Dynamics of Performing and Remembering Organizational Routines

Kent D. Miller, Brian T. Pentland, Seungho Choi

Research output: Contribution to journalArticlepeer-review

120 Scopus citations


This study addresses the dynamic interplay between action and memory in organizational routines. We consider three distinct forms of memory - procedural, declarative, and transactive - and examine their roles in the formation, efficiency, and adaptability of organizational routines. We introduce an agent-based model simulating organizational routines as repeated patterns of sequential tasks accomplished by networks of individuals. We model the formation of new routines, and changes in established organizational routines resulting from loss of personnel (due to downsizing) and changes in environmental demands. We find that transactive memory enhances problem-solving efficiency and facilitates adaptation to novel problems. Declarative memory built from past experience facilitates efficient routines in stable contexts, but obstructs efficiency gains when the organization encounters novel problems.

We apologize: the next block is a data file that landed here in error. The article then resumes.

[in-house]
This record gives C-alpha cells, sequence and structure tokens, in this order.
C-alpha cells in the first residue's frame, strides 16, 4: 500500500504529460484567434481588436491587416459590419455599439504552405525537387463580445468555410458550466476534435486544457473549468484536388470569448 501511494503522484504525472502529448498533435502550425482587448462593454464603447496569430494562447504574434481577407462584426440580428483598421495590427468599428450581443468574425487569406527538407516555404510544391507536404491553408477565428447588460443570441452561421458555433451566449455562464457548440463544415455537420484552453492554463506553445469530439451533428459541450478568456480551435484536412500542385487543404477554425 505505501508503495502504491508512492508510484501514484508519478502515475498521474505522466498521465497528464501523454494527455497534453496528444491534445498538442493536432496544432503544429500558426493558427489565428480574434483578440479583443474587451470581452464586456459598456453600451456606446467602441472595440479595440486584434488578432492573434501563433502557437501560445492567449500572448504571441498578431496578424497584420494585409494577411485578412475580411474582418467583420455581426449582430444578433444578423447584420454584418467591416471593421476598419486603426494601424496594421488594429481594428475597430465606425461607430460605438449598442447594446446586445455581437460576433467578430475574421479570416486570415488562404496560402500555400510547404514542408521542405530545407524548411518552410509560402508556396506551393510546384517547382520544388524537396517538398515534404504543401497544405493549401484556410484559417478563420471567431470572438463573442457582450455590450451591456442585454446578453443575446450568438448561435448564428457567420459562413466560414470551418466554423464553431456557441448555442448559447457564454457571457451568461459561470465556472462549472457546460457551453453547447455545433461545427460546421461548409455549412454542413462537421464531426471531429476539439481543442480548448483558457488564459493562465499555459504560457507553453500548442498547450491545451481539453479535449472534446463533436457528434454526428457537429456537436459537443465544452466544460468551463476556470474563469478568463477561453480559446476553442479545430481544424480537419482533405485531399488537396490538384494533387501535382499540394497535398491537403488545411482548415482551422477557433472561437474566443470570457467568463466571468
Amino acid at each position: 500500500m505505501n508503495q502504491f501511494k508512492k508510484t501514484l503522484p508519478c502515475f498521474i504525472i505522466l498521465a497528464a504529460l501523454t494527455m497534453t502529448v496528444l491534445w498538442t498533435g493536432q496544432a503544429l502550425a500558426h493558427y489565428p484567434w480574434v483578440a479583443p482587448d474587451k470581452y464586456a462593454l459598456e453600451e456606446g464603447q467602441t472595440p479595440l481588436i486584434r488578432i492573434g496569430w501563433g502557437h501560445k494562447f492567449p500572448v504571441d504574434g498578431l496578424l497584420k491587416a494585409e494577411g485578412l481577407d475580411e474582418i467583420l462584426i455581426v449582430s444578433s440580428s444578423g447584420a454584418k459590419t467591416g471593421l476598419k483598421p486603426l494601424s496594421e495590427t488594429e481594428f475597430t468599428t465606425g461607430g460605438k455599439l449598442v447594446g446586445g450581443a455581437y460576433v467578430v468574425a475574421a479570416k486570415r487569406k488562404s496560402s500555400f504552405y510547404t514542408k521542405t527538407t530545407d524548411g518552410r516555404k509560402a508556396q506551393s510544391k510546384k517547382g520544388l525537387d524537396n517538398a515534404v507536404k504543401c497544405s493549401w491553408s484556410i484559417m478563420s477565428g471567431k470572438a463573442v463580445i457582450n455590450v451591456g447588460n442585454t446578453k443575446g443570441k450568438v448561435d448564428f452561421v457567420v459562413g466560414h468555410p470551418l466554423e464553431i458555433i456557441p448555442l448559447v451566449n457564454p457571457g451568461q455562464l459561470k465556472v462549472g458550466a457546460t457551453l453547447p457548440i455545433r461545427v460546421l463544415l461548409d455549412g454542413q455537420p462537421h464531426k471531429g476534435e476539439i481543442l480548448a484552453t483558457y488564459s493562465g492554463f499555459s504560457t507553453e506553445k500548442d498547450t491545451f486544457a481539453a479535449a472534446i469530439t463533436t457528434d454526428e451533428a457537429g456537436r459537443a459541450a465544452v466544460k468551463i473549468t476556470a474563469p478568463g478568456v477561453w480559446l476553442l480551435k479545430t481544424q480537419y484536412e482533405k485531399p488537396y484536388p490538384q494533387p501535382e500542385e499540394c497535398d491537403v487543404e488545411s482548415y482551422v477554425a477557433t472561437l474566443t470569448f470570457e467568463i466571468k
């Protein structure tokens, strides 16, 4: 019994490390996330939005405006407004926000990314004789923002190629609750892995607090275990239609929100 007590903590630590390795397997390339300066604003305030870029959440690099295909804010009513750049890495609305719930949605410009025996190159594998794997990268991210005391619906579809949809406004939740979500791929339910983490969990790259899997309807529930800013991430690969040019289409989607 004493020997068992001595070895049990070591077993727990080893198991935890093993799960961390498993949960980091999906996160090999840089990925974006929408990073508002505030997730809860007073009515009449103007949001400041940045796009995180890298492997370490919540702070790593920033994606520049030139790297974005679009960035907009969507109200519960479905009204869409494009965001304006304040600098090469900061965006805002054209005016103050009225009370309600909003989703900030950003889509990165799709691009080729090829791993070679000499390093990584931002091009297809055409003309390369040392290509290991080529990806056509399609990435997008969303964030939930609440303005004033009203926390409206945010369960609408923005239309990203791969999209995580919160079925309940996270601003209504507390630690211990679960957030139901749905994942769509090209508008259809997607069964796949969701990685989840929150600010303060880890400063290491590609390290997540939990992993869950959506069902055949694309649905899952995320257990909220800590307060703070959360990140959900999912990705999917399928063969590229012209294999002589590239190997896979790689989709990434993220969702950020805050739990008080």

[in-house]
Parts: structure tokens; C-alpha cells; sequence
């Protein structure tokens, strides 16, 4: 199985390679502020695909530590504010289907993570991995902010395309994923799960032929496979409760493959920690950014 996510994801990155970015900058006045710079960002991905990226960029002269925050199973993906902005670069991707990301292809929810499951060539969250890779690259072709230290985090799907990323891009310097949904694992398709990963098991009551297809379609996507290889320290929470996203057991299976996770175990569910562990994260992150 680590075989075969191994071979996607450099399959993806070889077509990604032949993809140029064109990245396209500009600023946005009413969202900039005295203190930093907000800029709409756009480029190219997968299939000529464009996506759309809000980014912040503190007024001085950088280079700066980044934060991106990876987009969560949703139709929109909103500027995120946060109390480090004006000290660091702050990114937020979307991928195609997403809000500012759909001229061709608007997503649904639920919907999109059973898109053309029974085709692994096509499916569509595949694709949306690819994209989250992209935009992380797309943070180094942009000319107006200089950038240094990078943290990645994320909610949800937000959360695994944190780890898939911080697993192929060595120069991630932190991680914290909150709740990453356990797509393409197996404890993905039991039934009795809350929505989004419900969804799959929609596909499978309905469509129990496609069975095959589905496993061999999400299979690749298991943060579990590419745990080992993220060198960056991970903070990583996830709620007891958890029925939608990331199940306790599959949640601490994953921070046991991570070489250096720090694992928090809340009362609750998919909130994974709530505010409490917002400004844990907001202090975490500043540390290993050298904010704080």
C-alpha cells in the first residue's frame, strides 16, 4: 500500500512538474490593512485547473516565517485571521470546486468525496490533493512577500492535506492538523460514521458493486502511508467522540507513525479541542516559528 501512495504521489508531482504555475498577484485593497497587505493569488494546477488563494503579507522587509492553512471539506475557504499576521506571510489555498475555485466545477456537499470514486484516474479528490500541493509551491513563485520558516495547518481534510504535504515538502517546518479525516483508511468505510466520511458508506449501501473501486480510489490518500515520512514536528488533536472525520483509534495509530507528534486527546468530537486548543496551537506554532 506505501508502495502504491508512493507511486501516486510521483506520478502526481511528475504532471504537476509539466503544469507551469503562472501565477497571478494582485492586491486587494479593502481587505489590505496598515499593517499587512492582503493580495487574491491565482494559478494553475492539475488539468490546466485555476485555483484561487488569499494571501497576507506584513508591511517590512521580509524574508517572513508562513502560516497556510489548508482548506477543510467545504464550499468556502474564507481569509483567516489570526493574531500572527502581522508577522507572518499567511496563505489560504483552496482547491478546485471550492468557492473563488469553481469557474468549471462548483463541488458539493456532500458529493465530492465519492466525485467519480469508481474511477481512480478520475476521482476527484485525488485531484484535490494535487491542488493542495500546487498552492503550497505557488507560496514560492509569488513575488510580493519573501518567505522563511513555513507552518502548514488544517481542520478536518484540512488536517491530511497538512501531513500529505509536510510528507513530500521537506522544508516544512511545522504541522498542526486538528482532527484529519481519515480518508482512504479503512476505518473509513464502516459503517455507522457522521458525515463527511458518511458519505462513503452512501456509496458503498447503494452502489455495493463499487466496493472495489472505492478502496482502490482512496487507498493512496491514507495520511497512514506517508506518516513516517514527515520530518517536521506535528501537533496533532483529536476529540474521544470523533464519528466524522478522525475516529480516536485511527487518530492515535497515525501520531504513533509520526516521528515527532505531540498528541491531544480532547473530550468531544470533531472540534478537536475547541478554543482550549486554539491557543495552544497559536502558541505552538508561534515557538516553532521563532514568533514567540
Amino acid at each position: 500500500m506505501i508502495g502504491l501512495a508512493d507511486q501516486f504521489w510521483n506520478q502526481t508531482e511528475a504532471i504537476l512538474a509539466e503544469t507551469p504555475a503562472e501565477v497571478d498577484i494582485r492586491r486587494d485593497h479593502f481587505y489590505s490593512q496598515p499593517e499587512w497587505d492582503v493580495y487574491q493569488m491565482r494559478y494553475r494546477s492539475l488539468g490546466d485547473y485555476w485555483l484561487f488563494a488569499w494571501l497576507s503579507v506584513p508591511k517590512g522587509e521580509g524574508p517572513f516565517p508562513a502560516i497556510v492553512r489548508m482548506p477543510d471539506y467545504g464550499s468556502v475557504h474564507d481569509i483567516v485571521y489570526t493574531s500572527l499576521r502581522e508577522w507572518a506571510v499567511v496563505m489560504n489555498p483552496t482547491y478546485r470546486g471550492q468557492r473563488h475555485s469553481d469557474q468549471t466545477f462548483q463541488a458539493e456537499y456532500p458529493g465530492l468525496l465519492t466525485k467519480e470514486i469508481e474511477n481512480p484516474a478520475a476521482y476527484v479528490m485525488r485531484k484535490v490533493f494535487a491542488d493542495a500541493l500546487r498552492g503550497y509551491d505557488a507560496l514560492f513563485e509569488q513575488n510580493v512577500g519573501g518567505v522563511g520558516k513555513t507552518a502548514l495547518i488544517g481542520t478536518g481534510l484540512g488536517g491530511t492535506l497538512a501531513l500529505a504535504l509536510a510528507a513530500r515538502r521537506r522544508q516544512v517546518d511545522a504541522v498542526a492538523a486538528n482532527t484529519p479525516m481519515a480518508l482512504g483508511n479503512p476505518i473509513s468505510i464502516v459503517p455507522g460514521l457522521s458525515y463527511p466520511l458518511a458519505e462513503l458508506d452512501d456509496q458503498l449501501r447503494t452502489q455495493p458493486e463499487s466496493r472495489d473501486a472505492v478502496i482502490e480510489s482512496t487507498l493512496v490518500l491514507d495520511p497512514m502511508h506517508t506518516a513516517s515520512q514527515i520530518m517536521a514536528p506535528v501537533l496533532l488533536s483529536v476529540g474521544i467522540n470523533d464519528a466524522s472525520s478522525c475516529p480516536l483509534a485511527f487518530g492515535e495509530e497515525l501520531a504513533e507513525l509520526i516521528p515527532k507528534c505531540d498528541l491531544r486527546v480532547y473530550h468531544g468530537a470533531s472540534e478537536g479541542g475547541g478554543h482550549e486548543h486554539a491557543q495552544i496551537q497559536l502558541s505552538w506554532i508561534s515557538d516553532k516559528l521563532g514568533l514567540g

Original languageEnglish
Pages (from-to)1536-1558
Number of pages23
JournalJournal of Management Studies
Issue number8
StatePublished - Dec 2012


  • Agent-based model
  • Memory
  • Organizational learning
  • Organizational routines


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